Langerhans Cell Histiocytosis (LCH)
What is Langerhans cell histiocytosis (LCH)?
Langerhans cell histiocytosis (LCH) is a rare inflammatory disorder that is characterized by excessive Langerhans cells or histiocytes, a form of white blood cell found in healthy people that protects the body from infections. In LCH, these cells multiply and build up in certain areas of the body, causing tumors, called granulomas, to form. These tumors in turn can affect other parts of the body, such as the bones, and spread to other areas. It primarily affects children, but is also found in adults of all ages.
What causes Langerhans cell histiocytosis (LCH)?
The exact cause of LCH is still largely unknown, but some suspect that it may be triggered by an unusual reaction of the immune system to something commonly found in the environment or caused by mutations in a cell signaling pathway known as the MAPKinase pathway. In addition, lung LCH is strongly associated with smoking.
LCH is not considered to be an infection nor cancer and is not known to be hereditary or communicable.
What are the symptoms of Langerhans cell histiocytosis (LCH)?
The symptoms of LCH vary from person to person, depending on the areas of the body affected and the extent of the disease. LCH can affect almost every organ, including skin, bones, lymph nodes, bone marrow, liver, spleen, lungs, thymus, central nervous system, etc. The following are symptoms that may be observed in LCH:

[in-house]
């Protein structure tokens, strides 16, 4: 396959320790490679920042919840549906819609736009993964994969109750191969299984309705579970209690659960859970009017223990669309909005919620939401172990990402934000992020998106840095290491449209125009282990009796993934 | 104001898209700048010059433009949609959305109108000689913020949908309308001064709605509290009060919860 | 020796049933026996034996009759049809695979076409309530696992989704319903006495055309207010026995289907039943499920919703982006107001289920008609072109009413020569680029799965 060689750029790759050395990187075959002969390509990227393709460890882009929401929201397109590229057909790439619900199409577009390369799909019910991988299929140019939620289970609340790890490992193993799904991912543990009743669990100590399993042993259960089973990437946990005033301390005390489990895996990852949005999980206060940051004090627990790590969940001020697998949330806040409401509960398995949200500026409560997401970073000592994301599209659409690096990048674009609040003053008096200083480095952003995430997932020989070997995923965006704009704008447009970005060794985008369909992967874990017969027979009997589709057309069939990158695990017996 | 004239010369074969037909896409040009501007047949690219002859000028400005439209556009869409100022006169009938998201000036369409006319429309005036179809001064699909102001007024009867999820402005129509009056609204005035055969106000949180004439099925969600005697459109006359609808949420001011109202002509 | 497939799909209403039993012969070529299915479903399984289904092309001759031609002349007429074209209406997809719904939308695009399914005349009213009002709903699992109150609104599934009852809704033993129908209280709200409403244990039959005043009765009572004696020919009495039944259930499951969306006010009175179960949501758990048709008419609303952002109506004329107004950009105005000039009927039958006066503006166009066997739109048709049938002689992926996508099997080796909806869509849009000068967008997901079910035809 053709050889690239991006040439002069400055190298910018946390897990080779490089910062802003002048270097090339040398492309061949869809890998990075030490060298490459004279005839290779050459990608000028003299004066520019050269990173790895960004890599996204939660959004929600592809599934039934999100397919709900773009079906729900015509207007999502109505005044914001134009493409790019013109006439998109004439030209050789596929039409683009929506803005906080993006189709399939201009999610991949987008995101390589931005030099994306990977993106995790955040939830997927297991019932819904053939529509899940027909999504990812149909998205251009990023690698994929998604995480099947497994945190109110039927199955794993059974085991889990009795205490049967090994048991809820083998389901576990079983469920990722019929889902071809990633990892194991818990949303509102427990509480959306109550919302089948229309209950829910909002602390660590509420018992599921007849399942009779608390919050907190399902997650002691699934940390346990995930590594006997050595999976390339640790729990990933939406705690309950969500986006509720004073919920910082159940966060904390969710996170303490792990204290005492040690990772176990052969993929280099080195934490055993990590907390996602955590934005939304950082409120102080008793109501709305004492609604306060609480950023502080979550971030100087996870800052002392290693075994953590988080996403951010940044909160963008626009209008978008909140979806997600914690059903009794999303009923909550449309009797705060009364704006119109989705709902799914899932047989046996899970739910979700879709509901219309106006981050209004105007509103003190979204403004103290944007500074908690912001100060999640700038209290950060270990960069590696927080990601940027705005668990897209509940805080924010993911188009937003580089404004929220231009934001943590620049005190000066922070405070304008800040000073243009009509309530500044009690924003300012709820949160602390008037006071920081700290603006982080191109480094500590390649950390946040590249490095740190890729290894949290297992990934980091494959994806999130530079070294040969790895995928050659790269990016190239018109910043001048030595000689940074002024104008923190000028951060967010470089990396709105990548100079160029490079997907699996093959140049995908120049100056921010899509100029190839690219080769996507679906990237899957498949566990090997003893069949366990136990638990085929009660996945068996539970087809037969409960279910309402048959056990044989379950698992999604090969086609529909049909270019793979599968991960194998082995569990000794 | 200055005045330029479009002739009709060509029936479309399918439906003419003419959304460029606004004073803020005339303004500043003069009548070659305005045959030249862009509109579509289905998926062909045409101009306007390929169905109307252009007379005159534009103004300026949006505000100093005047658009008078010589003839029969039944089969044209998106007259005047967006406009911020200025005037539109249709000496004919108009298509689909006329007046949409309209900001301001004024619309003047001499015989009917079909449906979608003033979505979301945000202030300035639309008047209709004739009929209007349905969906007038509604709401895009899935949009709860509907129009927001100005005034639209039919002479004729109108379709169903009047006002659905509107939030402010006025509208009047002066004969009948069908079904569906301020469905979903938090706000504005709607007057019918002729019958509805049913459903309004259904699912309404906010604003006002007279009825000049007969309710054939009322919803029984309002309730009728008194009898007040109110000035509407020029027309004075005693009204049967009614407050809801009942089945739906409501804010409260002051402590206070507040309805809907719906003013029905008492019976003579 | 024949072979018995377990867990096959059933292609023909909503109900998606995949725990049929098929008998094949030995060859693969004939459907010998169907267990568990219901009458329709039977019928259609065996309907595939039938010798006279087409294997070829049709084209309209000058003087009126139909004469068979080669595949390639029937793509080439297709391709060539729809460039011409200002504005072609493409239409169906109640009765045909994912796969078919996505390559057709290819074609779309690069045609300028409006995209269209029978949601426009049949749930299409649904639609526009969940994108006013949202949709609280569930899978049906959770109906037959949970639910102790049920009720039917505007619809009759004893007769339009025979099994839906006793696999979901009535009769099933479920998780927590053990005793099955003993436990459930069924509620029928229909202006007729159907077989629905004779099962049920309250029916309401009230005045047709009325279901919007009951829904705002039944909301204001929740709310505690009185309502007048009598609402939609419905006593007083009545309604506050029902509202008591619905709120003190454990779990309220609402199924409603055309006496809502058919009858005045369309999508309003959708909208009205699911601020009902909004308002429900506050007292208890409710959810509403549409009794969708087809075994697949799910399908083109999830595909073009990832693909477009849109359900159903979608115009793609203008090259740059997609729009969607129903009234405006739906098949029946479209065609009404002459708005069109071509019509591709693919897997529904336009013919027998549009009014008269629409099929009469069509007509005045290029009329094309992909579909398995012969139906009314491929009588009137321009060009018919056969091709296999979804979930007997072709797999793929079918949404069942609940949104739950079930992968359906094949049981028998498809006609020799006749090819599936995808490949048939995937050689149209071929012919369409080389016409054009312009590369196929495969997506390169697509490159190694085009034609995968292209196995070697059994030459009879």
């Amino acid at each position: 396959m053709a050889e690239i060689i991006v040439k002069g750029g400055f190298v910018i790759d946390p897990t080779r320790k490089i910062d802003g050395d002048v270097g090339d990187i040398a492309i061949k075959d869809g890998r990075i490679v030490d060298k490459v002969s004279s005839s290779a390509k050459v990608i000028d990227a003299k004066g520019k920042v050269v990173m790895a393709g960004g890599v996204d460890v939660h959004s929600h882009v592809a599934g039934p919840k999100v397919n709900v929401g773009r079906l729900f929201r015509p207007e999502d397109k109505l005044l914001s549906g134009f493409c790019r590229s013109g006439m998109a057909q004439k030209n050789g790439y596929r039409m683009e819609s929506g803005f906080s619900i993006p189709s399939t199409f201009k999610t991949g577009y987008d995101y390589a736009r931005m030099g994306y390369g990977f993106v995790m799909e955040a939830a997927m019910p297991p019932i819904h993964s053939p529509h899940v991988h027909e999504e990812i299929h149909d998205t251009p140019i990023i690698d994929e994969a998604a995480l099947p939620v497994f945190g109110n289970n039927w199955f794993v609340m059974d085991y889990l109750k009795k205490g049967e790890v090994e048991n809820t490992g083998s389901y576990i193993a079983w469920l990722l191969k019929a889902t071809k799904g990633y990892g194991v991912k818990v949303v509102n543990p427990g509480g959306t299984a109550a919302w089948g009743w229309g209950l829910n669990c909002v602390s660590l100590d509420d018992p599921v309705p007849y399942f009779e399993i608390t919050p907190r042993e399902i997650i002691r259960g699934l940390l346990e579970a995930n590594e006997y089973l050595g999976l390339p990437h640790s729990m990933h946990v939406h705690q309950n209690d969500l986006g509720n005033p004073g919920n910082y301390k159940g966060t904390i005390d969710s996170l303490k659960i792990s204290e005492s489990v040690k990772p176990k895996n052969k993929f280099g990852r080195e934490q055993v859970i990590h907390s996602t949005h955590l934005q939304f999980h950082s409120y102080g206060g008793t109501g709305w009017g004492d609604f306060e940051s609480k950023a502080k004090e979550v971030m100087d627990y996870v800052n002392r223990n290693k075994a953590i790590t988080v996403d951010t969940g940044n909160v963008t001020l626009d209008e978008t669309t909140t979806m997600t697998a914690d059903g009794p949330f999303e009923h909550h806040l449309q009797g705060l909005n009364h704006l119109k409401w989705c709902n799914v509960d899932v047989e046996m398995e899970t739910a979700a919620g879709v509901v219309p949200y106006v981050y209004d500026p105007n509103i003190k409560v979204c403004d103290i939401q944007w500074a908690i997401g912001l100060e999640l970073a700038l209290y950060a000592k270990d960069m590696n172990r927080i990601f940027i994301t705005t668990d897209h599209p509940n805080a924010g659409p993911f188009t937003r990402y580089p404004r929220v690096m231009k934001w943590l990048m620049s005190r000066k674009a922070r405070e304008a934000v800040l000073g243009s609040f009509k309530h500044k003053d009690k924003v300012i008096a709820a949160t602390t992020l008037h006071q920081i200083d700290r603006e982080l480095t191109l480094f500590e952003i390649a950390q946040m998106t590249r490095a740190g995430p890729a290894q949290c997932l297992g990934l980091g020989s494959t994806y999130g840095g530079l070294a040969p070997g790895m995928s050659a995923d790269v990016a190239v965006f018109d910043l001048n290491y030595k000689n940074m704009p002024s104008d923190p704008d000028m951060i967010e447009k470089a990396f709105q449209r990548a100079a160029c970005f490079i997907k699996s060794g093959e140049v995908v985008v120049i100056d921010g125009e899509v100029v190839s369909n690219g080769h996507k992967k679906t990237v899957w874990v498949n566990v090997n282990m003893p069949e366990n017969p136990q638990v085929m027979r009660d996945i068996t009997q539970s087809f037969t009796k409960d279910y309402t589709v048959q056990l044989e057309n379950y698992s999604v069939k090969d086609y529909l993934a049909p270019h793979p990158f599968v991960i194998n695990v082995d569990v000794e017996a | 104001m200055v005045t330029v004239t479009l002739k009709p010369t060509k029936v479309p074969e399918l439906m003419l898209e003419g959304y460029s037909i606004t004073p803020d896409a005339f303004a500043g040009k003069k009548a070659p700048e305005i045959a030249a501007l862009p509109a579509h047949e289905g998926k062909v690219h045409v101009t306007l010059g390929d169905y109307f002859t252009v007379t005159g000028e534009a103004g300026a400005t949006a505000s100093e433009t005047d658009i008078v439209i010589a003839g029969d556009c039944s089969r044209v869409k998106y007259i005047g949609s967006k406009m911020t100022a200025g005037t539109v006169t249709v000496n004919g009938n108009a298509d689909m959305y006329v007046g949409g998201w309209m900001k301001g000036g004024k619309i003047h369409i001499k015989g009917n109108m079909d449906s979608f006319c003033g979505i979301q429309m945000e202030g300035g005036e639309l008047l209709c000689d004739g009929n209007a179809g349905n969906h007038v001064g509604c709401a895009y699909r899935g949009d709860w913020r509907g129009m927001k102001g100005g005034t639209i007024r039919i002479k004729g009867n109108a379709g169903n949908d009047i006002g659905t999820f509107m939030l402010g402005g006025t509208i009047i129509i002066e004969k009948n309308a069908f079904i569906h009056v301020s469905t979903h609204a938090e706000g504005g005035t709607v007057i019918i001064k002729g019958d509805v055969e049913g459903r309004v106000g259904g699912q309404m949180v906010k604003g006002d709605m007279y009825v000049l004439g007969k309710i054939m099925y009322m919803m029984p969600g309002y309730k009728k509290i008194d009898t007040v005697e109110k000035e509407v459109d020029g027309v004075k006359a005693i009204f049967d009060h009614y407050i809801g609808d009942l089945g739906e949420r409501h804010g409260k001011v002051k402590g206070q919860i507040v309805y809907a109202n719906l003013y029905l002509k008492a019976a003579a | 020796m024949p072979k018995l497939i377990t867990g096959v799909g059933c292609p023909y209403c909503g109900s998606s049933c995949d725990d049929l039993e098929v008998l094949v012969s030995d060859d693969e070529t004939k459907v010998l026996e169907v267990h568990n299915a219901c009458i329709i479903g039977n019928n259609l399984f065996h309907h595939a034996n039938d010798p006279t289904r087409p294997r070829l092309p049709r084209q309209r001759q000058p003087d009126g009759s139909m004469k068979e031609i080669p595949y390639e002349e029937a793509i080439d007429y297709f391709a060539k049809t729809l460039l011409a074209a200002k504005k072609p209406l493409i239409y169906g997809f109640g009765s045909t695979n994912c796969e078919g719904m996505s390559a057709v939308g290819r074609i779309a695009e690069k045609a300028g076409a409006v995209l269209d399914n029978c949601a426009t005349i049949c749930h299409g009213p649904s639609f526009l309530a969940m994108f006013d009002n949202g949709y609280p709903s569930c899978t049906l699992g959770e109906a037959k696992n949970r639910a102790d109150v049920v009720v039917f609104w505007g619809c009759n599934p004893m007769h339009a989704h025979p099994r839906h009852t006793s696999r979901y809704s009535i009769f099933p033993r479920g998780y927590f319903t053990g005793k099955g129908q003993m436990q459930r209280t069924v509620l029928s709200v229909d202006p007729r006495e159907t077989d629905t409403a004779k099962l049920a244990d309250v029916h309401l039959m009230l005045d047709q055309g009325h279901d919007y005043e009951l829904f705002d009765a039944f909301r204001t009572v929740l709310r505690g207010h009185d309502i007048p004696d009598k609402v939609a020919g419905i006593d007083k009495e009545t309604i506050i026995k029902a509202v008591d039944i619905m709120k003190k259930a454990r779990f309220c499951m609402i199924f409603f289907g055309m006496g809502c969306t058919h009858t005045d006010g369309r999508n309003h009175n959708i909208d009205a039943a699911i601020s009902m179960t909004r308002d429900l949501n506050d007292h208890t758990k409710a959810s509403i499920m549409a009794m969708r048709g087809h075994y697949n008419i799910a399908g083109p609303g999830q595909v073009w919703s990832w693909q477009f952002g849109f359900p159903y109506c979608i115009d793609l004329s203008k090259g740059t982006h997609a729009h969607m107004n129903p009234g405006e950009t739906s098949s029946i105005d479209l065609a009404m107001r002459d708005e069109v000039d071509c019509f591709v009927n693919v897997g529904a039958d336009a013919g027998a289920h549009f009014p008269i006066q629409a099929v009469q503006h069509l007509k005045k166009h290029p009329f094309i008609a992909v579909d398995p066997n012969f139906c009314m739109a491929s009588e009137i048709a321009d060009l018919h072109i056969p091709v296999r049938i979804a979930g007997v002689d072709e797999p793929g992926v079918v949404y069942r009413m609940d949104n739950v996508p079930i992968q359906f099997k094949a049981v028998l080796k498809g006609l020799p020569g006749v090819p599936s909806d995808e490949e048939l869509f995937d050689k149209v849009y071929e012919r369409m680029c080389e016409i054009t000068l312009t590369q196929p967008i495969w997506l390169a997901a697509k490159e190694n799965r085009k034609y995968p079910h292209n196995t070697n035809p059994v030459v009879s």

- Red, scaly papules on the skin
- Lesions that cause bone destruction
- Swollen lymph glands
- Jaundice, low levels of protein, and prolonged clotting time in the liver
- Altering of the hormonal function in the central nervous system
- Vision problems or bulging eyes
How is Langerhans cell histiocytosis (LCH) diagnosed?
After a thorough clinical evaluation and a review of patient and family history, LCH may be diagnosed using a bronchoscopy with a biopsy, an x-ray, skin or bone marrow biopsy, complete blood count, and pulmonary function tests. Since LCH is sometimes associated with cancer, CT scans and additional biopsies should also be done to rule out possible cancer.
What are the available treatments for Langerhans cell histiocytosis (LCH)?
Treatment for LCH depends on the individual patient, and it may differ depending on the type and severity of the individual case. For example, in some mild cases of LCH, the disease has been known to regress without any formal treatment. In other cases, LCH can be treated with surgery or with the injection of steroids, such as prednisone or cytarabine, but the specific steroids used are dependent on the type of lesions that form and their location.
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